July 1, 2009

Wednesday, July 2, 1930: Dow 223.03 -3.31 (1.5%)

Assorted historical stuff:

NY Governor Roosevelt addresses the National Governor's Conference. Ventures the opinion that all governors should visit every state in the union before holding office; relays a remark by President Roosevelt [Theodore] to that effect regarding senators and congressmen.

Editorial skeptical of oil industry claims to have curtailed excess production. Coolidge formed the Oil Conservation Board six years ago to serve a resource vital to national defense and to "all industry and to private life as we live it." Notes that while production now matches refinery demand, stocks of gasoline in storage have risen dramatically over past year. Stricter measures may be necessary to ensure overproduction is ended.

France pleased with success of $350M German loan bond issue; product of years of diplomacy; feels it makes German obligations more secure by switching the creditors from foreign powers to “private citizens of all nationalities.”

Broadway theater operators will implement new plan July 21 to curb scalping by ticket brokers.

Bill Robinson [Bojangles], Harlem's greatest tap dancer, appearing in the Palace Theatre. Has been performing for 32 years. Famous for inventing new steps, such as the stair dance. So many performers are now imitating the stair dance that he's now doing his own imitation of himself doing it.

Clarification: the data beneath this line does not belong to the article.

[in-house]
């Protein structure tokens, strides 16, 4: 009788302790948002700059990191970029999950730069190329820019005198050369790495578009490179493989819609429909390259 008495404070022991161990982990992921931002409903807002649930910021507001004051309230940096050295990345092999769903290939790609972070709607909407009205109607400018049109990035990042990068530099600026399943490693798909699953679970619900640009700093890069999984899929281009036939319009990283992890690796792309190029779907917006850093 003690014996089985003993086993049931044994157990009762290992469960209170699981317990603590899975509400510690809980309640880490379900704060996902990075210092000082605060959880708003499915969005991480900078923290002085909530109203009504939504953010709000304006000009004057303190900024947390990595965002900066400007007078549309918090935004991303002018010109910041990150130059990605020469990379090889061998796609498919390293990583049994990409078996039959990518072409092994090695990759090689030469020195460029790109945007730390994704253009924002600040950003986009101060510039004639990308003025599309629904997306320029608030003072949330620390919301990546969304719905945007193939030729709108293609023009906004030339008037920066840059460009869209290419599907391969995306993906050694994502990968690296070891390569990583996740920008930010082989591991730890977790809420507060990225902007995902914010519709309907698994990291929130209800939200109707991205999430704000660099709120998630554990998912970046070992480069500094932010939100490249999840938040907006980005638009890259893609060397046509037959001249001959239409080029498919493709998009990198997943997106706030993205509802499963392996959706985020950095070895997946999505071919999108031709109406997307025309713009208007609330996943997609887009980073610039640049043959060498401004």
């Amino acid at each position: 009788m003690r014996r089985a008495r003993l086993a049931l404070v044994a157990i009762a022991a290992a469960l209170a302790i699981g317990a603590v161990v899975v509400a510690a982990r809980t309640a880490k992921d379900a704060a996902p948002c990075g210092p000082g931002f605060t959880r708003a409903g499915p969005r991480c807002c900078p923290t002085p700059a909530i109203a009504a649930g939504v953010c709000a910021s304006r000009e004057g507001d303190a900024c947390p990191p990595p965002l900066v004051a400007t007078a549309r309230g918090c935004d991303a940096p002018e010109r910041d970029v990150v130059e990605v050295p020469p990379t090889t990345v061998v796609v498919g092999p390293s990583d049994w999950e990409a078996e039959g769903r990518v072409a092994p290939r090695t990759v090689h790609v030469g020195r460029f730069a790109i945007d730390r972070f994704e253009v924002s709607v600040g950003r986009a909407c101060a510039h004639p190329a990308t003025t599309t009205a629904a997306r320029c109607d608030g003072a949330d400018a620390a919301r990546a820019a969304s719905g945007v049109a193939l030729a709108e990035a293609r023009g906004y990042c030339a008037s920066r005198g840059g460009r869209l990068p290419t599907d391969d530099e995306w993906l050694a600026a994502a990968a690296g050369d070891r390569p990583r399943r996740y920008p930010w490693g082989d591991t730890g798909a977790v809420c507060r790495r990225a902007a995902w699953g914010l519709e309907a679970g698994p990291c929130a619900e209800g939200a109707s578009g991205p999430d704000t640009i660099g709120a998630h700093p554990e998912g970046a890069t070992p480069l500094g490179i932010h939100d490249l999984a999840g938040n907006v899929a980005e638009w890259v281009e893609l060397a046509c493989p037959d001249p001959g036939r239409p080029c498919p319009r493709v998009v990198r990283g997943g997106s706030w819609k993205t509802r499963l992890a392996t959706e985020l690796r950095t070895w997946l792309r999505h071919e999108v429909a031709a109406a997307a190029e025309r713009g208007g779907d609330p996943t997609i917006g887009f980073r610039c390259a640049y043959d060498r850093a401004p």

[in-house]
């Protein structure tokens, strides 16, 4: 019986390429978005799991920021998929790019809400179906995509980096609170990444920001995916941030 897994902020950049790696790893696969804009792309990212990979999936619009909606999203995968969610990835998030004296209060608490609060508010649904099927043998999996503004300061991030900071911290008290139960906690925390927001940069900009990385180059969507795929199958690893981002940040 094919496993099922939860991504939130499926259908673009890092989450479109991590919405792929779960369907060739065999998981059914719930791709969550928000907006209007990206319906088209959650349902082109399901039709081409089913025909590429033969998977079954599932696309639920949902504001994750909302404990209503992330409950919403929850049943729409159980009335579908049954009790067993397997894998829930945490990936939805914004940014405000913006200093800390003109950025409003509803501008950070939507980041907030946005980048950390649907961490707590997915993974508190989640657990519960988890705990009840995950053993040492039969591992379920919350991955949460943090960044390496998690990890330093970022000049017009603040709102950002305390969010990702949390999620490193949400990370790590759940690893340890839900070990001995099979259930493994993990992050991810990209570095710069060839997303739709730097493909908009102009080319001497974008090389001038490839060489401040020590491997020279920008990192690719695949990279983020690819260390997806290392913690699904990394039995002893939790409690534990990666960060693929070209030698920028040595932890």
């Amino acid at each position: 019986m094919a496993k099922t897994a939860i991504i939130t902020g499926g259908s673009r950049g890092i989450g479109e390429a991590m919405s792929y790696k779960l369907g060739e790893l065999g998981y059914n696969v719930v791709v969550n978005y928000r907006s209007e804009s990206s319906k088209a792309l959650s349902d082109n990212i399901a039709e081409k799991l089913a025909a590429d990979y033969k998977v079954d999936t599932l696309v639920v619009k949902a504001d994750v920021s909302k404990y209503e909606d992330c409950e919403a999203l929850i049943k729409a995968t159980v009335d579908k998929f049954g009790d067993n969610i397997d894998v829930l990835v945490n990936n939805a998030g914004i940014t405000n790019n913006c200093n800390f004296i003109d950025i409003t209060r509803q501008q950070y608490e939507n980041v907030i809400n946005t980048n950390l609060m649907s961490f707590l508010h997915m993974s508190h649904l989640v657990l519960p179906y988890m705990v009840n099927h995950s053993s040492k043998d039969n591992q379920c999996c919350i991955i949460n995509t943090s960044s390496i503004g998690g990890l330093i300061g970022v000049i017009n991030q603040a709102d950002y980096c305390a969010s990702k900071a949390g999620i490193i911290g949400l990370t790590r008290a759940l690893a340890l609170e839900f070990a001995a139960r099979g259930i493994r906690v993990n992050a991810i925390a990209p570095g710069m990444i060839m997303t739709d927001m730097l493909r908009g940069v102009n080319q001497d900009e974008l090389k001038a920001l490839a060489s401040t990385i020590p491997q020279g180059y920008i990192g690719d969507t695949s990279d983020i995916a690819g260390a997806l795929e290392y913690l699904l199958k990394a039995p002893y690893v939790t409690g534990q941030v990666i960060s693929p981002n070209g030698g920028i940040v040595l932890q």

Philippine people have suffered unfortunate consequences from American high-power installment salesman. "One may now see, in or about $50 shacks, such things as $500 radios, $700 pianos, $200 phonographs, and even $1000 automobiles."

Market commentary:

Stocks continued rally in the morning but ran into resistance after reaching new highs in the first 3-4 hours. Bad news from Steel changed the general market direction. Bears renewed attacks - much of yesterday's rally attributed to short covering. Substantial short interest remains; bears expected to renew efforts after unfavorable second-quarter earning reports.

Airplane industry is having birth pains as the automotive industry did 25 years ago. However auto industry is now "one of the great pillars of prosperity;" it's having an off year, but production 25 years from now will be much greater than 1929. By that time the airplane industry may also reach maturity, with large employment and earnings.

Market decline has been worldwide, but an improvement in the US should spread. "Business all over the world in recent years has contracted a habit of moving in sympathy with the course of business in the United States. And there is good reason."

Many broker's letters say it's a good time to buy stocks as long-term investments, particularly quality rails, many of which are yielding 6%-7%.

Economic news and individual company reports:

U.S. Treasury surplus for fiscal year ended June 30 was $184M. Receipts were $4.178B vs. $4.033B in 1929; expenditures $3.994B vs. $3.848B in 1929. Public debt was reduced by $746M due to surplus and $554M of "sinking fund" operations charged to ordinary receipts. Original estimate of surplus before start of fiscal year was $225M; 1% tax cut last fall reduced this estimate to $145M.

Senate may direct the Secretary of Agriculture to investigate the multiyear decline in cotton prices. Resolution would budget $125,000 to investigate "the cause of the decline, the amount of short selling, and by whom."